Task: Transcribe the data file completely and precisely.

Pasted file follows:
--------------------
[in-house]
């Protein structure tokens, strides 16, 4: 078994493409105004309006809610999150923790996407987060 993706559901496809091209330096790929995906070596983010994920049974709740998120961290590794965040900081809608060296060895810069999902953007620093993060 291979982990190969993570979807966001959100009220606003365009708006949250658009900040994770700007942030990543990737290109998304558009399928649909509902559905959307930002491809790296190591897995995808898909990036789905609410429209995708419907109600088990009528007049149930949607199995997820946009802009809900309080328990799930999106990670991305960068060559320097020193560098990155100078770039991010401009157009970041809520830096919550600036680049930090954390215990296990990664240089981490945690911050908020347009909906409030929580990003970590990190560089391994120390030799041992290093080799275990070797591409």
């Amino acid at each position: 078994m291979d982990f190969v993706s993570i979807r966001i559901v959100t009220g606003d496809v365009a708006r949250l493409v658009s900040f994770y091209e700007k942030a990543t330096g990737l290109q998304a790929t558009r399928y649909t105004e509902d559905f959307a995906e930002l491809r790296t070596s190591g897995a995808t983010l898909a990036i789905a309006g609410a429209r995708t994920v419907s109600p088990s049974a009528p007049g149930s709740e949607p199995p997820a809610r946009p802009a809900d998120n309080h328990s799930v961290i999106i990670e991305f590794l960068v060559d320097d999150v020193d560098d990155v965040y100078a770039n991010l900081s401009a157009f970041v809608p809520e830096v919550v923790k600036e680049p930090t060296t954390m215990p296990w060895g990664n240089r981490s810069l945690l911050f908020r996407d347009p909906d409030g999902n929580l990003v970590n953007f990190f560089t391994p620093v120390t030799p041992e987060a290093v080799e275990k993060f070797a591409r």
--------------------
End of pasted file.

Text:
[in-house]
């Protein structure tokens, strides 16, 4: 078994493409105004309006809610999150923790996407987060 993706559901496809091209330096790929995906070596983010994920049974709740998120961290590794965040900081809608060296060895810069999902953007620093993060 291979982990190969993570979807966001959100009220606003365009708006949250658009900040994770700007942030990543990737290109998304558009399928649909509902559905959307930002491809790296190591897995995808898909990036789905609410429209995708419907109600088990009528007049149930949607199995997820946009802009809900309080328990799930999106990670991305960068060559320097020193560098990155100078770039991010401009157009970041809520830096919550600036680049930090954390215990296990990664240089981490945690911050908020347009909906409030929580990003970590990190560089391994120390030799041992290093080799275990070797591409």
């Amino acid at each position: 078994m291979d982990f190969v993706s993570i979807r966001i559901v959100t009220g606003d496809v365009a708006r949250l493409v658009s900040f994770y091209e700007k942030a990543t330096g990737l290109q998304a790929t558009r399928y649909t105004e509902d559905f959307a995906e930002l491809r790296t070596s190591g897995a995808t983010l898909a990036i789905a309006g609410a429209r995708t994920v419907s109600p088990s049974a009528p007049g149930s709740e949607p199995p997820a809610r946009p802009a809900d998120n309080h328990s799930v961290i999106i990670e991305f590794l960068v060559d320097d999150v020193d560098d990155v965040y100078a770039n991010l900081s401009a157009f970041v809608p809520e830096v919550v923790k600036e680049p930090t060296t954390m215990p296990w060895g990664n240089r981490s810069l945690l911050f908020r996407d347009p909906d409030g999902n929580l990003v970590n953007f990190f560089t391994p620093v120390t030799p041992e987060a290093v080799e275990k993060f070797a591409r």